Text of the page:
Atacama Large Millimeter Array facts for kids
|Alternative names||Atacama Large Millimeter and Submillimeter Array|
|Part of||Event Horizon Telescope
Llano de Chajnantor Observatory
|Location(s)||Atacama Desert, Antofagasta Region, Atacama Desert, Chile|
|Organization||European Southern Observatory
National Institutes of Natural Sciences, Japan
National Science Foundation
|Altitude||5,058.7 m (16,597 ft)|
|Telescope style||radio interferometer|
The Atacama Large Millimeter/submillimeter Array (ALMA) is an astronomical interferometer of 66 radio telescopes in the Atacama Desert of northern Chile, which observe electromagnetic radiation at millimeter and submillimeter wavelengths. The array has been constructed on the 5,000 m (16,000 ft) elevation Chajnantor plateau – near the Llano de Chajnantor Observatory and the Atacama Pathfinder Experiment. This location was chosen for its high elevation and low humidity, factors which are crucial to reduce noise and decrease signal attenuation due to Earth's atmosphere. ALMA provides insight on star birth during the early Stelliferous era and detailed imaging of local star and planet formation.
ALMA is an international partnership amongst Europe, the United States, Canada, Japan, South Korea, Taiwan, and Chile. Costing about US$1.4 billion, it is the most expensive ground-based telescope in operation. ALMA began scientific observations in the second half of 2011 and the first images were released to the press on 3 October 2011. The array has been fully operational since March 2013.
The initial ALMA array is composed of 66 high-precision antennae, and operates at wavelengths of 3.6 to 0.32 millimeters (31 to 1000 GHz). The array has much higher sensitivity and higher resolution than earlier submillimeter telescopes such as the single-dish James Clerk Maxwell Telescope or existing interferometer networks such as the Submillimeter Array or the Institut de Radio Astronomie Millimétrique (IRAM) Plateau de Bure facility.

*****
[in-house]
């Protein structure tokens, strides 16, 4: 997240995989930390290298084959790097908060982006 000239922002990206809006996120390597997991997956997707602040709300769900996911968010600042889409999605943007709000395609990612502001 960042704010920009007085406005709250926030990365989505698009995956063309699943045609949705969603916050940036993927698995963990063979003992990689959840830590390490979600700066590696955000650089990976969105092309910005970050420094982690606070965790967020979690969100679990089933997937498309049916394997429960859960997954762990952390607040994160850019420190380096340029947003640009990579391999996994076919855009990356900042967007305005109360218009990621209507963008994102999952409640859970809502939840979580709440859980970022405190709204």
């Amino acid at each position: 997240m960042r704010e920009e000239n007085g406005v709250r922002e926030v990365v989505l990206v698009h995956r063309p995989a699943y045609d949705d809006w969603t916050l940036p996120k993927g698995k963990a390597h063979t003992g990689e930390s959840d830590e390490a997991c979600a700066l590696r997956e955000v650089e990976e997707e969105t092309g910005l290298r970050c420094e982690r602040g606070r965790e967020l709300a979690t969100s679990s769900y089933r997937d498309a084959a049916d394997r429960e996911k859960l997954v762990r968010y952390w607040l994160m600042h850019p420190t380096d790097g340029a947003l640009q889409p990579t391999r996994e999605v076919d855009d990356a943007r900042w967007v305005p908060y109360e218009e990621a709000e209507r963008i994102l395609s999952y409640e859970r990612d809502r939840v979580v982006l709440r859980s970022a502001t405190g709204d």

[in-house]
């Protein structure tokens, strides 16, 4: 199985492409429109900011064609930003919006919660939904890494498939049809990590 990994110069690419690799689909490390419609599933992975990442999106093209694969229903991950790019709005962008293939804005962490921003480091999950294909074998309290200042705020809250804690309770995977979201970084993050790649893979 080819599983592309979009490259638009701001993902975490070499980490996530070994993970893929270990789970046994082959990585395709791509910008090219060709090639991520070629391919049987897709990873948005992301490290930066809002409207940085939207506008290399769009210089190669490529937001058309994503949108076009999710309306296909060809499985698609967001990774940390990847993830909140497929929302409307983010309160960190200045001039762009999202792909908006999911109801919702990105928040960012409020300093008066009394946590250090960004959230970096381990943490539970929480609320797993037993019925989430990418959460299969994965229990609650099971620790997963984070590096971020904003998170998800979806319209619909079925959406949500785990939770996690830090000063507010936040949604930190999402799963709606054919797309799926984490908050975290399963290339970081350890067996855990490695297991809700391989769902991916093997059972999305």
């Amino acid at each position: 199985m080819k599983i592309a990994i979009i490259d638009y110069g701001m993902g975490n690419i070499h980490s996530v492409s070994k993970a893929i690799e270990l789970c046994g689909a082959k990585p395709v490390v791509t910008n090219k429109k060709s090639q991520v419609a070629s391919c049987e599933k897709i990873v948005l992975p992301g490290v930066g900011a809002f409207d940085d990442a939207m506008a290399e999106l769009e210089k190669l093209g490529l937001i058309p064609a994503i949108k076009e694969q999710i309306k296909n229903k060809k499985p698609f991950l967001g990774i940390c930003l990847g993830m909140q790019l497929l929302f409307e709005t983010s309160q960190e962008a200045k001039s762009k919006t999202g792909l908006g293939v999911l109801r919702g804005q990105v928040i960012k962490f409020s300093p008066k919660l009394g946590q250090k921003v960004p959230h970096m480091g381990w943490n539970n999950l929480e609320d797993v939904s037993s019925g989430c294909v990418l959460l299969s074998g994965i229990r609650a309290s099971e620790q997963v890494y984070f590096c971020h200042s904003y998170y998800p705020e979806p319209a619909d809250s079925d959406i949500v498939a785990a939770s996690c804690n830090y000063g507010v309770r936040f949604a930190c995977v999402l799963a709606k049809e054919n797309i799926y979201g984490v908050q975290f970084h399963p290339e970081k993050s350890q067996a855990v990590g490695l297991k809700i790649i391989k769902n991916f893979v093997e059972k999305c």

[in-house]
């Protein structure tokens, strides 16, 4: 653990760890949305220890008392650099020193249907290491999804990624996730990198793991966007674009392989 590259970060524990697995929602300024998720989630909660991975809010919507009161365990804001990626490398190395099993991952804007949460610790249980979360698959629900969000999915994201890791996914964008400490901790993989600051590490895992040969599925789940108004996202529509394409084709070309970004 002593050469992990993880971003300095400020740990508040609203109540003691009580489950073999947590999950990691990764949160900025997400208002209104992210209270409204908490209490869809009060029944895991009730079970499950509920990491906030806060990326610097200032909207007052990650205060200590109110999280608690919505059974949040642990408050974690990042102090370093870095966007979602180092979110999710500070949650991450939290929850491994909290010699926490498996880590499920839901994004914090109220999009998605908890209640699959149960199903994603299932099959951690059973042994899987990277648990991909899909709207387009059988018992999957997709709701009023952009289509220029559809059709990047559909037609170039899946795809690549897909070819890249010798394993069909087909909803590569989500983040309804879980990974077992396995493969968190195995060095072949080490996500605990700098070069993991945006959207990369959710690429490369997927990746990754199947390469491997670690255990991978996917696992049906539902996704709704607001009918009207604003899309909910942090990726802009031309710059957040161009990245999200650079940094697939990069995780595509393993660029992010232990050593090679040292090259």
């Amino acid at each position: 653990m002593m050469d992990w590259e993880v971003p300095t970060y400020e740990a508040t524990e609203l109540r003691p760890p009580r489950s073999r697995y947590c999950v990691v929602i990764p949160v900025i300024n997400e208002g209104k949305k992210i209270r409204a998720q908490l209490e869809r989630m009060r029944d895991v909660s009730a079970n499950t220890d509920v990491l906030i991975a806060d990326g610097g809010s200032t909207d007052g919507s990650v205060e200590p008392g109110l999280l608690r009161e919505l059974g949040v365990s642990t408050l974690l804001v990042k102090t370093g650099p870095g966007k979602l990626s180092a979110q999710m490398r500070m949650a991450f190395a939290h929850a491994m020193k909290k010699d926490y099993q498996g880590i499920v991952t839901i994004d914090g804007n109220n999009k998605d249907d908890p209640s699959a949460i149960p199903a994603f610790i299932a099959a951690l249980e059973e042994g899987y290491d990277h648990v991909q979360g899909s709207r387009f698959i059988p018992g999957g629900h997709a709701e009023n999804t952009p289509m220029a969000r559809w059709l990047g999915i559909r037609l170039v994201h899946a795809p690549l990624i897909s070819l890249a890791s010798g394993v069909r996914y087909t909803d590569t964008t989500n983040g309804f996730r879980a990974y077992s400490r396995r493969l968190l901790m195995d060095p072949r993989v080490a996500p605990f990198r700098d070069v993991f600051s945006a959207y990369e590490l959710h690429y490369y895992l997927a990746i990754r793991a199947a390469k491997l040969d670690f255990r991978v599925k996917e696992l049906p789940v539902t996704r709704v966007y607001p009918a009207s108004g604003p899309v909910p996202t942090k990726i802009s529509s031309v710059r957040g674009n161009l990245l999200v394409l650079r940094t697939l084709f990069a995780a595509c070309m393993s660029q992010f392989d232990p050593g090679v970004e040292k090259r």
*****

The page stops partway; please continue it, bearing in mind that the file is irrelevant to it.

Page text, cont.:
The antennae can be moved across the desert plateau over distances from 150 m to 16 km, which will give ALMA a powerful variable "zoom", similar in its concept to that employed at the centimeter-wavelength Very Large Array (VLA) site in New Mexico, United States.
The high sensitivity is mainly achieved through the large numbers of antenna dishes that make up the array.
The telescopes were provided by the European, North American and East Asian partners of ALMA. The American and European partners each provided twenty-five 12-meter diameter antennae, for a subtotal of fifty antennae, that compose the main array. The participating East Asian countries are contributing 16 antennae (four 12-meter diameter and twelve 7-meter diameter antennae) in the form of the Atacama Compact Array (ACA), which is part of the enhanced ALMA.
By using smaller antennae than the main ALMA array, larger fields of view can be imaged at a given frequency using ACA. Placing the antennae closer together enables the imaging of sources of larger angular extent. The ACA works together with the main array in order to enhance the latter's wide-field imaging capability.
Photos from initial testing
By the summer of 2011, sufficient telescopes were operational during the extensive program of testing prior to the Early Science phase for the first images to be captured. These early images gave a first glimpse of the potential of the new array that will produce much better quality images in the future as the scale of the array continues to increase.